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Editorial: Why keep the public out of public utility matters?



Last modified: Monday, September 14, 2015

From the earliest intimations that a gas pipeline would stretch through parts of his district, state Rep. Stephen Kulik has proven dogged in his push for an open and complete regulatory review process.

It’s an upfront approach that people in a district that encompasses towns in Franklin and Hampshire counties appreciate, and one that has garnered respect inside the Statehouse. It’s part of a clear commitment to the people of western Massachusetts.

This commitment has shone in Kulik’s interaction with the state Department of Public Utilities in the application by Berkshire Gas, Columbia Gas and National Grid to buy natural gas from the Northeast Energy Direct project proposed by the Tennessee Gas Pipeline Co.

In May, Kulik joined forces with the Pipeline Awareness Network for the Northeast (PLAN) to file a request for full intervenor status in DPU proceedings on whether the area’s utilities should be able to buy gas from a future NED pipeline.

At the time, Kulik said working with pipeline critic PLAN made sense “because we’re representing the same people, we have similar positions on the pipeline and we’re asking the same questions with the DPU: whether the Berkshire Gas agreement is in the best interest of our constituents. My involvement as a legislator helps enhance the application for intervenor status.”

In June, however, the Kulik/PLAN request for full intervenor status was denied by the DPU. Hearing officer Ellen Weisman said the interests of Kulik, PLAN and others were “not sufficient to establish that they are substantially and specifically affected by this proceeding and have a right to intervene as full participants.”

Instead, the DPU said the interests of ratepayers and the groups’ members were represented by the state attorney general.

Kulik found the DPU’s response to be — putting it mildly — unsatisfactory. “I find that incredible to say that citizens and their elected representatives are not “substantially and specifically affected” by this deal,” the Democrat from Worthington said. “Historically, legislators and local governments are commonly granted full intervenor status.”

Faced with the roadblock, Kulik recognized that his efforts to obtain necessary information about the gas companies’ connection to the proposed pipeline required paying attention to what was happening now and in the future. That meant filing legislation that changes the way the DPU decides who is granted intervenor status.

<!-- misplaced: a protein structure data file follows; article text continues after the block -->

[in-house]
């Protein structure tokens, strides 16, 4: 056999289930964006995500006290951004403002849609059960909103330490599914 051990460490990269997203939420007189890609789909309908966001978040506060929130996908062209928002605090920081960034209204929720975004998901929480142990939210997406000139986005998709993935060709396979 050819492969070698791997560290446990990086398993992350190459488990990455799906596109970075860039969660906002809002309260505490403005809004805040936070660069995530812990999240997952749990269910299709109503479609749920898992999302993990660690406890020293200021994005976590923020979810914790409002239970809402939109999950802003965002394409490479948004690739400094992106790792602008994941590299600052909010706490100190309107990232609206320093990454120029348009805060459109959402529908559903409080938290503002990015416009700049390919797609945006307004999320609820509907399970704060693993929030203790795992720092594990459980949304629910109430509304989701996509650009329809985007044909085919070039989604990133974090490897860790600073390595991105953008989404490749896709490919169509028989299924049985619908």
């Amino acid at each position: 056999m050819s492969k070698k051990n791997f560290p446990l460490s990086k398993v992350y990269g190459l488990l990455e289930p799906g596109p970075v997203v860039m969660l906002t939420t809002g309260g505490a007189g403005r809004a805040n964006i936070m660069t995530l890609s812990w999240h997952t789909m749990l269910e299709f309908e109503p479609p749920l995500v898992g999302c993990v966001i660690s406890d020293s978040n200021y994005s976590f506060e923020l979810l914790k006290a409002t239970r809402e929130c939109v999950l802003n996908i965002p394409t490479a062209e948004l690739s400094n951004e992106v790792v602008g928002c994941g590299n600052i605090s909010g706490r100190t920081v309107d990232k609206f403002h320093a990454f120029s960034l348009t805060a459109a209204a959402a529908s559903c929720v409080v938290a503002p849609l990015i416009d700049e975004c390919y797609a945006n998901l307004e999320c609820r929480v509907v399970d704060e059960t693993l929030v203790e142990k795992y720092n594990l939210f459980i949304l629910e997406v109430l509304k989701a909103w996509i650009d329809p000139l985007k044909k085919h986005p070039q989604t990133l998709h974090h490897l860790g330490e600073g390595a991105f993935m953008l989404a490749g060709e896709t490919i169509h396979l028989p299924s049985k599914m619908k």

“At the Greenfield DPU hearing on June 11th, I said that I would review the statute that allows the DPU to pick and choose who can intervene. That is what I address with this legislation,” Kulik said. “It takes away the discretion of the DPU to reject intervenors ... I think it fixes a problem, created by this particular DPU, in that it shut out important information in a case that impacts ratepayers as well as state and regional energy policy.”

Kulik and others think that in this case the DPU is moving forward quickly without sufficiently considering the interests and perspectives of residents. We agree.

At stake was an arrangement between the gas companies and the pipeline company known as a “precedent agreement.” In such contracts, gas companies sign up for a certain amount of capacity from a pipeline once it is built. In return, these contracts, which the DPU recently approved, allow Kinder Morgan, the parent firm for Tennessee Gas Pipeline Co., to help justify its case for the pipeline before the Federal Energy Regulatory Commission, the agency that ultimately has the say over whether this pipeline will be built.

If approved, Kulik’s legislation would help keep the DPU from straying from its mission to “ensure that utility consumers are provided with the most reliable service at the lowest possible cost ... and to ensure that residential ratepayers’ rights are protected.” Kulik is right to use his elected position to try to change this for the benefit of residents throughout the state. We hope other legislators follow his lead in fighting to better serve the public.






 

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